Ultrasound for back pain is a time-tested method of delivering heat into deep tissues, thereby alleviating stiffness and increasing circulation, as well as improving cellular metabolic response.
Ultrasound has been a popular and widely practiced medical treatment for a very long time now, with varying applications proving just how valuable this technology can be for both diagnosis and symptomatic therapy.
Doctors often refer to ultrasound treatment as deep heat diathermy.
This essay examines the uses of ultrasound technology in the back and neck pain treatment sectors of medicine.
Ultrasound is a heat therapy which uses sound waves to penetrate deeply into the back muscles and spinal structures, increasing temperature in the treated area.
Unlike superficial topical heat, ultrasound will penetrate into the body instead of simply warming the skin on the surface.
Ultrasound is painless and can be used virtually on any area of the anatomy. In fact many patients find this to be a pleasing and relaxing therapy to have performed.
When heat therapy is advised for a particular back pain condition, there may be no better method of delivery than deep tissue ultrasound.
Ultrasound which is utilized to generate heat in the muscles, tendons and ligaments is primarily used for rehabilitation applications. Many physical therapists employ ultrasound to help patients overcome injury and recover from back surgery procedures.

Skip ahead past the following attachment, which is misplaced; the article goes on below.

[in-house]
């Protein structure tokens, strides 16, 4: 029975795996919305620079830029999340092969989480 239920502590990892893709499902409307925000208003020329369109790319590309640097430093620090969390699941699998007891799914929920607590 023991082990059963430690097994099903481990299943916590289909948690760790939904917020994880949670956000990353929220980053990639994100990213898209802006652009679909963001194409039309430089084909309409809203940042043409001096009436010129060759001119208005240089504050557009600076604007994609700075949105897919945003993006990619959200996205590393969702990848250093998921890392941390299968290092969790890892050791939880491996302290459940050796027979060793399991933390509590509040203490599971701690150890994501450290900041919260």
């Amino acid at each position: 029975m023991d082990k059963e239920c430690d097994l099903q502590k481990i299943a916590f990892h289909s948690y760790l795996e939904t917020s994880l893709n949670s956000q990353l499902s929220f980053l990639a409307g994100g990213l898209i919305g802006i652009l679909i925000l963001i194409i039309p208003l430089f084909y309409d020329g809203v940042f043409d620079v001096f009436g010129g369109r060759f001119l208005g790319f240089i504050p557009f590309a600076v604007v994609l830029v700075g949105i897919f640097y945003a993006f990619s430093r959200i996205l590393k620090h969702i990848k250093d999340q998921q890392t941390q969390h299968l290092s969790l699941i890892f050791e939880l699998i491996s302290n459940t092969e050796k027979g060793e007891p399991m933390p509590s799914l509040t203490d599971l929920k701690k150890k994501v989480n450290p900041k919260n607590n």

The technology is especially useful for relieving the muscular tightness and the associated limited range of motion common to these conditions. The best uses for ultrasound are to aid in rebuilding and repairing damage which is already finished with the primary healing phase.
Ultrasound should not generally be used for acute back pain, since it may increase or instigate inflammation which can make the symptomatic expression worse. Remember, heat within the first 48 hours after injury is not generally advised, but ice may be a better therapeutic solution.
Ultrasound is great for rehabilitating back muscle injuries or getting a postoperative patient back to full functionality. It is not an ideal solution for patients with recent injuries or chronic pain conditions.
Although ultrasound can provide relief to many with chronic back muscle pain, the treatment is incredibly short lived and purely symptomatic in nature. In virtually all of these cases, the patient should not overly rely on ultrasound and instead, should concentrate on finding the real underlying reason why the chronic symptoms exists.
For ongoing oxygen deprivation syndromes which are some of the most prevalent varieties of long-term and unresponsive back pain issues, the regional ischemia will be temporarily reversed with heat, potentially helping to diagnose the condition as being of mindbody origin.
However this can only help if the care provider is actively looking for a link to the psychosomatic process, which does not often occur. Remember, mindbody syndromes must be addressed using emotional practices, since physical treatments tend to perpetuate the painful expressions, rather than resolving symptoms.